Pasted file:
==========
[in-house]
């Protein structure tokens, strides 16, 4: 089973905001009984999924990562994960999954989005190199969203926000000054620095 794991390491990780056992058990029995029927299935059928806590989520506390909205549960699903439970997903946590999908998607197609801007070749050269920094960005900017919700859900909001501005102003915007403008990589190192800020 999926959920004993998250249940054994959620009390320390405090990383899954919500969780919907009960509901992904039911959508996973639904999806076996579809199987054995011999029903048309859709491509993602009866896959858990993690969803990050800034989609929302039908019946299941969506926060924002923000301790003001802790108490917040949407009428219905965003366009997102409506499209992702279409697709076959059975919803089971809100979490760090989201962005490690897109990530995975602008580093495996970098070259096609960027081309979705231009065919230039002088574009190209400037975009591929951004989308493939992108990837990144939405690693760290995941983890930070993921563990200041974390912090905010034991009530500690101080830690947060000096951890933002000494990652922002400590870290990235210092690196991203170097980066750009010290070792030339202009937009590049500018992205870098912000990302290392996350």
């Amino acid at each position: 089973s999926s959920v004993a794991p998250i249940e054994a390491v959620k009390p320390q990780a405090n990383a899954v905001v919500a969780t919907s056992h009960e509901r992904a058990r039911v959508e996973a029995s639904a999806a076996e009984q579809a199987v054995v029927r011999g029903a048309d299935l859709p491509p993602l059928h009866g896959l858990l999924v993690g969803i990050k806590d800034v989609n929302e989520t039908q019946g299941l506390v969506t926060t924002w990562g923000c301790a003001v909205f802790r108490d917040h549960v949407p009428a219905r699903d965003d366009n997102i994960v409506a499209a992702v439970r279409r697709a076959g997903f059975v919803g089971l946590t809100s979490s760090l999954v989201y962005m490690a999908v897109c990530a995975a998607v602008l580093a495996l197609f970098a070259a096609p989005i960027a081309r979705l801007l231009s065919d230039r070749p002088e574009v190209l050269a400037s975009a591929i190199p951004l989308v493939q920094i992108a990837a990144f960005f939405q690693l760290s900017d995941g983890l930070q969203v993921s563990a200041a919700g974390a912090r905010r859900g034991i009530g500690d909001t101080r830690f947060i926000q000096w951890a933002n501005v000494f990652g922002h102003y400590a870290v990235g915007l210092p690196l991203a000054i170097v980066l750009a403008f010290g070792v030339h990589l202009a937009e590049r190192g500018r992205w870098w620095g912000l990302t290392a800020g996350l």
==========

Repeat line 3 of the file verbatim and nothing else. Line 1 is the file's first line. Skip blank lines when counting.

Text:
């Amino acid at each position: 089973s999926s959920v004993a794991p998250i249940e054994a390491v959620k009390p320390q990780a405090n990383a899954v905001v919500a969780t919907s056992h009960e509901r992904a058990r039911v959508e996973a029995s639904a999806a076996e009984q579809a199987v054995v029927r011999g029903a048309d299935l859709p491509p993602l059928h009866g896959l858990l999924v993690g969803i990050k806590d800034v989609n929302e989520t039908q019946g299941l506390v969506t926060t924002w990562g923000c301790a003001v909205f802790r108490d917040h549960v949407p009428a219905r699903d965003d366009n997102i994960v409506a499209a992702v439970r279409r697709a076959g997903f059975v919803g089971l946590t809100s979490s760090l999954v989201y962005m490690a999908v897109c990530a995975a998607v602008l580093a495996l197609f970098a070259a096609p989005i960027a081309r979705l801007l231009s065919d230039r070749p002088e574009v190209l050269a400037s975009a591929i190199p951004l989308v493939q920094i992108a990837a990144f960005f939405q690693l760290s900017d995941g983890l930070q969203v993921s563990a200041a919700g974390a912090r905010r859900g034991i009530g500690d909001t101080r830690f947060i926000q000096w951890a933002n501005v000494f990652g922002h102003y400590a870290v990235g915007l210092p690196l991203a000054i170097v980066l750009a403008f010290g070792v030339h990589l202009a937009e590049r190192g500018r992205w870098w620095g912000l990302t290392a800020g996350l």